New Footage Prompts PETA to Call On Five Flags Center to Commit to Animal-Free Entertainment
For Immediate Release:
June 18, 2018
David Perle 202-483-7382
Dubuque, Iowa – PETA is calling on the Five Flags Center this morning to ban all animal acts after the group received new video footage from a recent Garden Bros. performance at the arena that shows an elephant handler overtly and frequently poking, yanking, and prodding elephants in sensitive areas of their bodies. While on stage, elephant trainer Anthony Frisco can be seen using a bullhook—a weapon that resembles a fireplace poker with a sharp metal hook on one end—to coerce the elephants into performing by jabbing them behind their ears and legs and down their sides.
PETA, which previously alerted the Five Flags Center to Garden Bros.’ long history of working with abusive animal exhibitors, is now calling for the venue to bar animal acts in the future.
“Circuses are notorious for using weapons to force elephants to perform, and they even use a gray powder called Wonder Dust to cover up the bloody wounds,” says PETA Foundation Deputy Director Rachel Mathews. “PETA is calling on the Five Flags Center to commit to hosting only animal-free circuses and other shows that feature talented, willing human performers and not abused animals.”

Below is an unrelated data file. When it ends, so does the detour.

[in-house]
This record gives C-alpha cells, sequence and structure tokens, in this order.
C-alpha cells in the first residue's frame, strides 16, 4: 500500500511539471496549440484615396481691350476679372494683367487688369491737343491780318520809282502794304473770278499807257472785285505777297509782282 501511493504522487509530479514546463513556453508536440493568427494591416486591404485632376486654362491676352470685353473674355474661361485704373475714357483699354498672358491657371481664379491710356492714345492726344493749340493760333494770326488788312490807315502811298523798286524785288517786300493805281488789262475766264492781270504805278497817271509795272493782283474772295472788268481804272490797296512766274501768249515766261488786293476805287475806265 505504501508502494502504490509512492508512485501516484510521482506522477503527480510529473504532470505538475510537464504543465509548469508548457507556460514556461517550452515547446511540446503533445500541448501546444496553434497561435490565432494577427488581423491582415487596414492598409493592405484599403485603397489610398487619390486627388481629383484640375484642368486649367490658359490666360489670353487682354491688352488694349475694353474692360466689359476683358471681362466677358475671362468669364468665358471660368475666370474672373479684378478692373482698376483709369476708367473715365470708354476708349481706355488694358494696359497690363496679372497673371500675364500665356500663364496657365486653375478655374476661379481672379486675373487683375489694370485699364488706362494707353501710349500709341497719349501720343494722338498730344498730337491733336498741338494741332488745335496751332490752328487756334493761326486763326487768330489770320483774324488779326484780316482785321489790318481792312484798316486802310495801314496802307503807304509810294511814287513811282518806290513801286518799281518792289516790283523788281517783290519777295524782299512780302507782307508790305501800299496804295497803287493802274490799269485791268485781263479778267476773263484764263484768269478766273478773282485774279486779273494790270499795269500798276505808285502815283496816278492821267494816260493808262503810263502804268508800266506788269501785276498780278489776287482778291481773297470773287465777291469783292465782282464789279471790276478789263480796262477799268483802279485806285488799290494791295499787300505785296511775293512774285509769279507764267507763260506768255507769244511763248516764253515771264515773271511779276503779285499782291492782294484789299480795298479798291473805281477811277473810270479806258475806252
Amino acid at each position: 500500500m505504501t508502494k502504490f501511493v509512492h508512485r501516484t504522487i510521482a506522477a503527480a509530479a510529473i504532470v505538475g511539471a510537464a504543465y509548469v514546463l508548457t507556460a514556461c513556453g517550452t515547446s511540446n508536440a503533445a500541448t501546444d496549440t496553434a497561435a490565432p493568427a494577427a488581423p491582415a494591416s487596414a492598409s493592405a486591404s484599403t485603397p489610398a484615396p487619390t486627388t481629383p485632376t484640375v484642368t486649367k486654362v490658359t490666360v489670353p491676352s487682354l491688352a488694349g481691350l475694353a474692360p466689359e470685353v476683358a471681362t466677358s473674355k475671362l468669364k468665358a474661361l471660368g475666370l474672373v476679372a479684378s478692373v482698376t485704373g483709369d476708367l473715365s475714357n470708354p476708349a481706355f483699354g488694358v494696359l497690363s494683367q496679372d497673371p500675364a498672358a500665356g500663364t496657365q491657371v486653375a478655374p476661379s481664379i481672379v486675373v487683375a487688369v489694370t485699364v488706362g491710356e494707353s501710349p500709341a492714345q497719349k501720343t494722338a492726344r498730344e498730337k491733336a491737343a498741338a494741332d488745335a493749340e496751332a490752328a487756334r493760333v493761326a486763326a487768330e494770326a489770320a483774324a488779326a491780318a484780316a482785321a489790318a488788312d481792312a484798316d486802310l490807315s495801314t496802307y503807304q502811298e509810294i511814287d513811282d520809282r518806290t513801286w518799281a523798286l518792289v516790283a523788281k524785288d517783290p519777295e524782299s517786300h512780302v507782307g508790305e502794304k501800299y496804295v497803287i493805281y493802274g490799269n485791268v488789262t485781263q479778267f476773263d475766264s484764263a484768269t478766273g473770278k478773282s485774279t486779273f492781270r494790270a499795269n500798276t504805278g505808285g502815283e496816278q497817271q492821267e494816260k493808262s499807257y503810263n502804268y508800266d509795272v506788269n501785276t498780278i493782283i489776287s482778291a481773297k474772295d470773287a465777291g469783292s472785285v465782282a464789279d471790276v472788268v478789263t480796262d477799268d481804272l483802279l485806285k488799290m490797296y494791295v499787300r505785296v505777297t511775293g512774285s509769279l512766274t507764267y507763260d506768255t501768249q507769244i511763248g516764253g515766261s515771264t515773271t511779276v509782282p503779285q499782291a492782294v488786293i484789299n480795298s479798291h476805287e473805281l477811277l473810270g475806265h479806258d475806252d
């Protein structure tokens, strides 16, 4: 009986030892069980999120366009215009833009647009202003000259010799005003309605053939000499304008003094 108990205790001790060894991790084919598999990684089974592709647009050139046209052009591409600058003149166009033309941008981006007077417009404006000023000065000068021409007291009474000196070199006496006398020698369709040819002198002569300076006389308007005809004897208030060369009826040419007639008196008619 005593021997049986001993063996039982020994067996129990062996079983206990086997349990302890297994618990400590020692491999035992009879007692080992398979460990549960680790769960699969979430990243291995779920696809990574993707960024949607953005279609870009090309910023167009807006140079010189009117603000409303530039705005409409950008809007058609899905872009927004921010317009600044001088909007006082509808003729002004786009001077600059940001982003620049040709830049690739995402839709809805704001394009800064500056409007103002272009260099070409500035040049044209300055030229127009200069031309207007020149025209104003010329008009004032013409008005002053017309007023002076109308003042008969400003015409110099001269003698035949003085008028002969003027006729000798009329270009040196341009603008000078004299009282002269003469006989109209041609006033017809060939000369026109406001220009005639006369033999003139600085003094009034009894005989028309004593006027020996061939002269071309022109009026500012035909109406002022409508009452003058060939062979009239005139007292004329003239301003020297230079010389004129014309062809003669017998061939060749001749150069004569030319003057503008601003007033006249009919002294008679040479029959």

Garden Bros. has an “F” rating from the Better Business Bureau. Its elephant provider, Carson & Barnes Circus, has been cited for more than 100 violations of the federal Animal Welfare Act and employs as its head trainer Tim Frisco—Anthony Frisco’s father—who was caught on video attacking elephants with a bullhook and an electric prod. In a recent whistleblower complaint, a former Garden Bros. employee described frequently seeing elephants with blood dripping from behind their ears.
PETA—whose motto reads, in part, that “animals are not ours to use for entertainment”—notes that venues and localities across the country, including in Georgia, Minnesota, Mississippi, Missouri, New York, Vermont, and Virginia, have canceled Garden Bros. shows or barred it from performing with animals. More than 620 venues and dozens of communities nationwide prohibit or restrict animal acts.
For more information, please visit PETA.org.